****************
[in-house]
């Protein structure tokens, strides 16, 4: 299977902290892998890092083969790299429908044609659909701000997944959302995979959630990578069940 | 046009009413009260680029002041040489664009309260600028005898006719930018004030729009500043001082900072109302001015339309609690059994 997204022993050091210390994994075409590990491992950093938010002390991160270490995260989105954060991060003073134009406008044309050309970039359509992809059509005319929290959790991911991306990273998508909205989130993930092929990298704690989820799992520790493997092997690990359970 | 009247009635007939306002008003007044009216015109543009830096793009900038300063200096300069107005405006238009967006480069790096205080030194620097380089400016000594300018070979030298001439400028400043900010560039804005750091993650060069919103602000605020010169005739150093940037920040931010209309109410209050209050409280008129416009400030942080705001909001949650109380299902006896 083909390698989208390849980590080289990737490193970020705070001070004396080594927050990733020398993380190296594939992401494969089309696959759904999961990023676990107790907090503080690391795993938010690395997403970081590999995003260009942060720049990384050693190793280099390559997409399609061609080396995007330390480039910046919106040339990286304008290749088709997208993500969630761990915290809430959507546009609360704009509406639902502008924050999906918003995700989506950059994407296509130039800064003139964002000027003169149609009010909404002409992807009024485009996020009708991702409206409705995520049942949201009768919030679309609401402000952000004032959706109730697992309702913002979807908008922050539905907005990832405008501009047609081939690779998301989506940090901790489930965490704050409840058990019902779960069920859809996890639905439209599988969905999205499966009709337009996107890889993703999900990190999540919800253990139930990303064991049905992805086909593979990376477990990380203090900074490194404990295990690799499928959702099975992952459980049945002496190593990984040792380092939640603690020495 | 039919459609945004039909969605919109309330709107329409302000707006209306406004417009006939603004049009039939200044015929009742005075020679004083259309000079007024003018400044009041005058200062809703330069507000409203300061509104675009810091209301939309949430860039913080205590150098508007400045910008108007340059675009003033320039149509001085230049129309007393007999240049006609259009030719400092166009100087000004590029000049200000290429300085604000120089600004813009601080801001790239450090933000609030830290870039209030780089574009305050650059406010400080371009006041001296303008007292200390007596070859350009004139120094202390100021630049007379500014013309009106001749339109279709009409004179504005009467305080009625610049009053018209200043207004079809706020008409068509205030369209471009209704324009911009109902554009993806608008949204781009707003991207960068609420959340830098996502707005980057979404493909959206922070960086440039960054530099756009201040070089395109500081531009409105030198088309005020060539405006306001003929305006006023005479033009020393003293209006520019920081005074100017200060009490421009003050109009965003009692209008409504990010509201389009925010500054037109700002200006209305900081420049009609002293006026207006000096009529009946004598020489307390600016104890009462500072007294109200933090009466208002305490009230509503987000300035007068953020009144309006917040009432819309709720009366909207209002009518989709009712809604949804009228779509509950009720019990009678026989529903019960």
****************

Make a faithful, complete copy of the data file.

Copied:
[in-house]
């Protein structure tokens, strides 16, 4: 299977902290892998890092083969790299429908044609659909701000997944959302995979959630990578069940 | 046009009413009260680029002041040489664009309260600028005898006719930018004030729009500043001082900072109302001015339309609690059994 997204022993050091210390994994075409590990491992950093938010002390991160270490995260989105954060991060003073134009406008044309050309970039359509992809059509005319929290959790991911991306990273998508909205989130993930092929990298704690989820799992520790493997092997690990359970 | 009247009635007939306002008003007044009216015109543009830096793009900038300063200096300069107005405006238009967006480069790096205080030194620097380089400016000594300018070979030298001439400028400043900010560039804005750091993650060069919103602000605020010169005739150093940037920040931010209309109410209050209050409280008129416009400030942080705001909001949650109380299902006896 083909390698989208390849980590080289990737490193970020705070001070004396080594927050990733020398993380190296594939992401494969089309696959759904999961990023676990107790907090503080690391795993938010690395997403970081590999995003260009942060720049990384050693190793280099390559997409399609061609080396995007330390480039910046919106040339990286304008290749088709997208993500969630761990915290809430959507546009609360704009509406639902502008924050999906918003995700989506950059994407296509130039800064003139964002000027003169149609009010909404002409992807009024485009996020009708991702409206409705995520049942949201009768919030679309609401402000952000004032959706109730697992309702913002979807908008922050539905907005990832405008501009047609081939690779998301989506940090901790489930965490704050409840058990019902779960069920859809996890639905439209599988969905999205499966009709337009996107890889993703999900990190999540919800253990139930990303064991049905992805086909593979990376477990990380203090900074490194404990295990690799499928959702099975992952459980049945002496190593990984040792380092939640603690020495 | 039919459609945004039909969605919109309330709107329409302000707006209306406004417009006939603004049009039939200044015929009742005075020679004083259309000079007024003018400044009041005058200062809703330069507000409203300061509104675009810091209301939309949430860039913080205590150098508007400045910008108007340059675009003033320039149509001085230049129309007393007999240049006609259009030719400092166009100087000004590029000049200000290429300085604000120089600004813009601080801001790239450090933000609030830290870039209030780089574009305050650059406010400080371009006041001296303008007292200390007596070859350009004139120094202390100021630049007379500014013309009106001749339109279709009409004179504005009467305080009625610049009053018209200043207004079809706020008409068509205030369209471009209704324009911009109902554009993806608008949204781009707003991207960068609420959340830098996502707005980057979404493909959206922070960086440039960054530099756009201040070089395109500081531009409105030198088309005020060539405006306001003929305006006023005479033009020393003293209006520019920081005074100017200060009490421009003050109009965003009692209008409504990010509201389009925010500054037109700002200006209305900081420049009609002293006026207006000096009529009946004598020489307390600016104890009462500072007294109200933090009466208002305490009230509503987000300035007068953020009144309006917040009432819309709720009366909207209002009518989709009712809604949804009228779509509950009720019990009678026989529903019960």